“There is no end to learning”

How true the Confucian saying that there is no end to learning! Perhaps nowhere is this concept more evident than in the teaching-learning process. If the sage were living today, he would have more than a thing or two to learn about this ever-changing world, wouldn’t he? I wonder what kind of student he would be if he were in our class. Would he give Nancy and me a thumbs-up for our teaching? Would he have trouble pronouncing the /i/ and /e/ phonemes? Would he say “pain” as “pen”? Would his pronunciation of these and some other sounds make Nancy throw up her arms exasperation? Well, enough of my reveries! This was an unusually full teaching-and-learning day, enriched by an exhilarating field trip and concluded with a sumptuous banquet at the “Kind and Gentle Like Spring” restaurant.

In each of our group learning session, Nancy and I use appropriate songs, drills, exercises, and dances to help the teachers improve their English skills. Today was no different, but, in addition to using the Bingo game to reinforce their learning about antonyms, we asked them to write stories on such silly topics as “an elephant that can talk,” “an invisible island,” “a car that is afraid of kids, ” etc.  At first, we thought the assignment might be somewhat daunting for them, but they allayed our anxieties with surprising aplomb. We did, of course, have to correct their pronunciations after their recitation to the group, but we were pleased by their overall performance and look forward to using the assignment as the basis of a skit.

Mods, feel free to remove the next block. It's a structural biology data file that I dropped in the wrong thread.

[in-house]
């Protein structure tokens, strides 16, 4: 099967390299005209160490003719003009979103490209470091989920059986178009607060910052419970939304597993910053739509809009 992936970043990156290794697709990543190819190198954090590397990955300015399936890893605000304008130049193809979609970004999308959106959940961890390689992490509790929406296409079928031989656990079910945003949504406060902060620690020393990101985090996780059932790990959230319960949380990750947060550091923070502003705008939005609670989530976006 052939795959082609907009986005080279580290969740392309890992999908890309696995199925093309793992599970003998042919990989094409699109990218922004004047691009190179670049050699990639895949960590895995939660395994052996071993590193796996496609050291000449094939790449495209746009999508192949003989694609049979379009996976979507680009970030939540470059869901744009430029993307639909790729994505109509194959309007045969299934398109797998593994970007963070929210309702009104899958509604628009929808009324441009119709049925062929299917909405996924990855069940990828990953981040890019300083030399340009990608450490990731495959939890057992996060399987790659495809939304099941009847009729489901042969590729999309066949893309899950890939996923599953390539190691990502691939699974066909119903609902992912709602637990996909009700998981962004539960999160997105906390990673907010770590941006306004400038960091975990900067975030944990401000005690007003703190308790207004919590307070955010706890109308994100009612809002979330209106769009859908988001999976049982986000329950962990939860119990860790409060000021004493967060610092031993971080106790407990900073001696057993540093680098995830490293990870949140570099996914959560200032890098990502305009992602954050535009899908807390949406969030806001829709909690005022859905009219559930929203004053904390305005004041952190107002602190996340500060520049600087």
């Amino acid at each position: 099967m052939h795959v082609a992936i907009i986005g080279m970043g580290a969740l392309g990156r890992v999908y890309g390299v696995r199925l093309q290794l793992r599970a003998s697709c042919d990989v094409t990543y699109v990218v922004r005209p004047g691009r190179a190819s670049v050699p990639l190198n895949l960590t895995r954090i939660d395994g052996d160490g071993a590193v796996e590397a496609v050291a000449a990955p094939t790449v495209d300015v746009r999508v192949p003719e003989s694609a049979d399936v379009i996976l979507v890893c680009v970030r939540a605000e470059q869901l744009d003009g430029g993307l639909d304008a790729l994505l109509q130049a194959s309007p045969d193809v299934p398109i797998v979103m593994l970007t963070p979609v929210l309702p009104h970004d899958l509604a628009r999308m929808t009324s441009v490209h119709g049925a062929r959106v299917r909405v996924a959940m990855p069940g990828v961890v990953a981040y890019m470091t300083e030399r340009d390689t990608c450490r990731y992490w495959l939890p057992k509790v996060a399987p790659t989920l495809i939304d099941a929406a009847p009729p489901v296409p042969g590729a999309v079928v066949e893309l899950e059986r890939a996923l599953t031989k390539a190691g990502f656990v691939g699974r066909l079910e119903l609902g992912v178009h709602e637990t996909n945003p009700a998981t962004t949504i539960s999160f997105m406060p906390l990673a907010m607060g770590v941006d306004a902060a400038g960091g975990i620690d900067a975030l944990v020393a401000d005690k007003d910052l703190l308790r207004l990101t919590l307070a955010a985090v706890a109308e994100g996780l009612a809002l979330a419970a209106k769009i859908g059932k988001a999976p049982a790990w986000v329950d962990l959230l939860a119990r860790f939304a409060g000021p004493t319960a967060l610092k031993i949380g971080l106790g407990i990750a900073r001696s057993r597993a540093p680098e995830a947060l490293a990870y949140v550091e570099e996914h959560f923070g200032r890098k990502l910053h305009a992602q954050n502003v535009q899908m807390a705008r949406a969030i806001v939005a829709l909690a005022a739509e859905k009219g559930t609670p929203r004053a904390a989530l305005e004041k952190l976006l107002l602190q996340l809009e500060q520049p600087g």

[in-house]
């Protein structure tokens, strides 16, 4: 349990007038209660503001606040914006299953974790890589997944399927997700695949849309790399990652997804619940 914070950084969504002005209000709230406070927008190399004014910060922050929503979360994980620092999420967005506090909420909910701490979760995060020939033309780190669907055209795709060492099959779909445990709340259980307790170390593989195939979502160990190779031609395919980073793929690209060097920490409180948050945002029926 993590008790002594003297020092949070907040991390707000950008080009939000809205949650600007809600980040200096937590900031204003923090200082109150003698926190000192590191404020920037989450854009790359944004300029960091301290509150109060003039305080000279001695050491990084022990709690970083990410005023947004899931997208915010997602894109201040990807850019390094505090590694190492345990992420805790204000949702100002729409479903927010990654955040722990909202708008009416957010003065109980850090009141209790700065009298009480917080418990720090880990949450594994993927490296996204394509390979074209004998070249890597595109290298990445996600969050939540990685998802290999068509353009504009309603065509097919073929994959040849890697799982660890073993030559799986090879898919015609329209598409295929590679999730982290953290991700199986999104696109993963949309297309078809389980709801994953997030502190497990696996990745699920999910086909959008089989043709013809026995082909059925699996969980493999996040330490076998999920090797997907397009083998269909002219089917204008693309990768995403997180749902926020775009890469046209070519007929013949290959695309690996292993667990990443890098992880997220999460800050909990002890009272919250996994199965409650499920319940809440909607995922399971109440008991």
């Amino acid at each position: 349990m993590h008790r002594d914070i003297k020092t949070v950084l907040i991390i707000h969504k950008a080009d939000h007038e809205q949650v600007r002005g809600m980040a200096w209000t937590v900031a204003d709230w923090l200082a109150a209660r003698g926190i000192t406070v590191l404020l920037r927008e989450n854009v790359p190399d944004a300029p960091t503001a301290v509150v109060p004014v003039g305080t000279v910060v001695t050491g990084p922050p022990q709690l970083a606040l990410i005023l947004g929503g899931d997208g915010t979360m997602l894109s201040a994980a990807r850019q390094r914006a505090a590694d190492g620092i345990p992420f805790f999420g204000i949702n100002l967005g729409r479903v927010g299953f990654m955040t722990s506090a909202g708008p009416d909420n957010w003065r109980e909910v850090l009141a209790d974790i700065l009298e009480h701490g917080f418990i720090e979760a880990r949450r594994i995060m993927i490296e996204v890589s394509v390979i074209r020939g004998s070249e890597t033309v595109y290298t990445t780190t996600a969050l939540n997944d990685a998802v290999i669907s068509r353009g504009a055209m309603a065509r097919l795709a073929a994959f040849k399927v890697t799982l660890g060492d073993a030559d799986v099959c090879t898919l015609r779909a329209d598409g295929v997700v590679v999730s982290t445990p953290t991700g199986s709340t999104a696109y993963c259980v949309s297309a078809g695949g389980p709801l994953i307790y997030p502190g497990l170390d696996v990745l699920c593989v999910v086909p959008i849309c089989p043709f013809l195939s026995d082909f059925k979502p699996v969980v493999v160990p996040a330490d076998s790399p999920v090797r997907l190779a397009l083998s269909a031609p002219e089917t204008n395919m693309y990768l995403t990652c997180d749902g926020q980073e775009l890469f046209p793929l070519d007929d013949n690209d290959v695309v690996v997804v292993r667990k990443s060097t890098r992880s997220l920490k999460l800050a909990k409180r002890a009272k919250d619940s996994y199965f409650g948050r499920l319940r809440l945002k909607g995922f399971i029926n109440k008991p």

Unlike the field trips that I took when I was a schoolgirl, this afternoon’s outing was a learning activity which was both inspiring and fun. At Hump Memorial Park, the stories and photos about the Flying Tigers, the construction of the airfield, and the building of the Yunnan-Burma road not only underscore the human capacity to endure extreme hardships and to make personal sacrifices but also affirm the triumph of good over evil.

The sacred grounds around the Flying Tigers Monument provided a natural surrounding for volunteers and their teacher-students to take group photos. It was particularly amusing to see them compete for having a shot taken with us, as if we were celebrities. Their laughters and giggles as they stood by my side made my heart flutter with excitement. After the shutterbugs had put their cameras away, the group did singing and dancing in the much-admired accompaniment of Nancy and her sister, Dixie, strumming on their Ukuleles. The joyful noises this large group made reverberated through the verdant mountains and lush trees, so much so, in fact, that perhaps even the dead in those tombs on the hillside wished they could join in the fun.

To our gastronomic delight, the extraordinarily rich banquet of 30-or-so dishes promised to be something to write home about. Lester wasted no time to capture on camera the mouth-watering food arranged around an ornate centerpiece on an enormous round table. He had a hidden agenda, it seemed, and that was to have Stella learn to cook the dishes for his epicurean enjoyment after they return to the U.S.

As I was writing this journal, Dixie called to say that Leon had found a way to import photos and videos to his Mac and invited me to her room to let Leon upload the videos on my iPad for Baoli. So in a late-night crash course,  I learned something new. Indeed, there is no end to learning. From learning about how to teach ESL effectively, to learning the songs and dance steps, to learning the technique of uploading or downloading photos, we live and learn until our visa on this planet expires.

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